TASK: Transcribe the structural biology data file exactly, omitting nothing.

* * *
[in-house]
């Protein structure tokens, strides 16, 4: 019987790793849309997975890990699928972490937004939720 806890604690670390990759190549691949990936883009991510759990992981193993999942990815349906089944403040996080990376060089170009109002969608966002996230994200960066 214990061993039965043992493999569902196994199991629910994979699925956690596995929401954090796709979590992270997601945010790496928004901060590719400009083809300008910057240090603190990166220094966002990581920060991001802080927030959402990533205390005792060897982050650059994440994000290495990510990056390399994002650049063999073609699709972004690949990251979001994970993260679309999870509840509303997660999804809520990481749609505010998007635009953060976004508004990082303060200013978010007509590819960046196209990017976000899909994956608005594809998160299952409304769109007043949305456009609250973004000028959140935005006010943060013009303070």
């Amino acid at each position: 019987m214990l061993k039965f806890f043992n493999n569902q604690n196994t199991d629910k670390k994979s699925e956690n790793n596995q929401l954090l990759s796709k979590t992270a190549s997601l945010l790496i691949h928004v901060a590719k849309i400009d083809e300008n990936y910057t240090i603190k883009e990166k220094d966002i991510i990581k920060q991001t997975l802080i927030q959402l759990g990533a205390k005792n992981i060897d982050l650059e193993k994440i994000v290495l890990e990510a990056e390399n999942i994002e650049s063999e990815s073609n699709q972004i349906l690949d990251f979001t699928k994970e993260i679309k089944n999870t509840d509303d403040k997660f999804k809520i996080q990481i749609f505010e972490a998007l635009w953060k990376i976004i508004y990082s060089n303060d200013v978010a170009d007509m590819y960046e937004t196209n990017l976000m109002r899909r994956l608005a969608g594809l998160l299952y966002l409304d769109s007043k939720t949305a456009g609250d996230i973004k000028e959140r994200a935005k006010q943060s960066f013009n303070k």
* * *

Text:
[in-house]
């Protein structure tokens, strides 16, 4: 019987790793849309997975890990699928972490937004939720 806890604690670390990759190549691949990936883009991510759990992981193993999942990815349906089944403040996080990376060089170009109002969608966002996230994200960066 214990061993039965043992493999569902196994199991629910994979699925956690596995929401954090796709979590992270997601945010790496928004901060590719400009083809300008910057240090603190990166220094966002990581920060991001802080927030959402990533205390005792060897982050650059994440994000290495990510990056390399994002650049063999073609699709972004690949990251979001994970993260679309999870509840509303997660999804809520990481749609505010998007635009953060976004508004990082303060200013978010007509590819960046196209990017976000899909994956608005594809998160299952409304769109007043949305456009609250973004000028959140935005006010943060013009303070």
């Amino acid at each position: 019987m214990l061993k039965f806890f043992n493999n569902q604690n196994t199991d629910k670390k994979s699925e956690n790793n596995q929401l954090l990759s796709k979590t992270a190549s997601l945010l790496i691949h928004v901060a590719k849309i400009d083809e300008n990936y910057t240090i603190k883009e990166k220094d966002i991510i990581k920060q991001t997975l802080i927030q959402l759990g990533a205390k005792n992981i060897d982050l650059e193993k994440i994000v290495l890990e990510a990056e390399n999942i994002e650049s063999e990815s073609n699709q972004i349906l690949d990251f979001t699928k994970e993260i679309k089944n999870t509840d509303d403040k997660f999804k809520i996080q990481i749609f505010e972490a998007l635009w953060k990376i976004i508004y990082s060089n303060d200013v978010a170009d007509m590819y960046e937004t196209n990017l976000m109002r899909r994956l608005a969608g594809l998160l299952y966002l409304d769109s007043k939720t949305a456009g609250d996230i973004k000028e959140r994200a935005k006010q943060s960066f013009n303070k």